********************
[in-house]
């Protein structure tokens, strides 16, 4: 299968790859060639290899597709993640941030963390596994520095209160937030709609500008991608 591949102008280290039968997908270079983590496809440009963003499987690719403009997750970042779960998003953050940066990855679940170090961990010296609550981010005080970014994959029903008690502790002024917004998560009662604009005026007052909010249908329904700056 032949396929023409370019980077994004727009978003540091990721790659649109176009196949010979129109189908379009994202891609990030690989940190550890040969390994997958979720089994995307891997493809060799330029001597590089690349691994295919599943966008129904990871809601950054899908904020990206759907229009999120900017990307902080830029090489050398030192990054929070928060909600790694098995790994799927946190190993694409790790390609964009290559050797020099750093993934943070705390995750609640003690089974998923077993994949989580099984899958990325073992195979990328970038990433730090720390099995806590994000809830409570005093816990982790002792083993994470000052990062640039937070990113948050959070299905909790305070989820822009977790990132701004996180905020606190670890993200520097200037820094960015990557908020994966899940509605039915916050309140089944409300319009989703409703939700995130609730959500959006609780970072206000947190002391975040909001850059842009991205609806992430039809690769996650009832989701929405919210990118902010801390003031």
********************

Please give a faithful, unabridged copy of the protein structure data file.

[in-house]
């Protein structure tokens, strides 16, 4: 299968790859060639290899597709993640941030963390596994520095209160937030709609500008991608 591949102008280290039968997908270079983590496809440009963003499987690719403009997750970042779960998003953050940066990855679940170090961990010296609550981010005080970014994959029903008690502790002024917004998560009662604009005026007052909010249908329904700056 032949396929023409370019980077994004727009978003540091990721790659649109176009196949010979129109189908379009994202891609990030690989940190550890040969390994997958979720089994995307891997493809060799330029001597590089690349691994295919599943966008129904990871809601950054899908904020990206759907229009999120900017990307902080830029090489050398030192990054929070928060909600790694098995790994799927946190190993694409790790390609964009290559050797020099750093993934943070705390995750609640003690089974998923077993994949989580099984899958990325073992195979990328970038990433730090720390099995806590994000809830409570005093816990982790002792083993994470000052990062640039937070990113948050959070299905909790305070989820822009977790990132701004996180905020606190670890993200520097200037820094960015990557908020994966899940509605039915916050309140089944409300319009989703409703939700995130609730959500959006609780970072206000947190002391975040909001850059842009991205609806992430039809690769996650009832989701929405919210990118902010801390003031």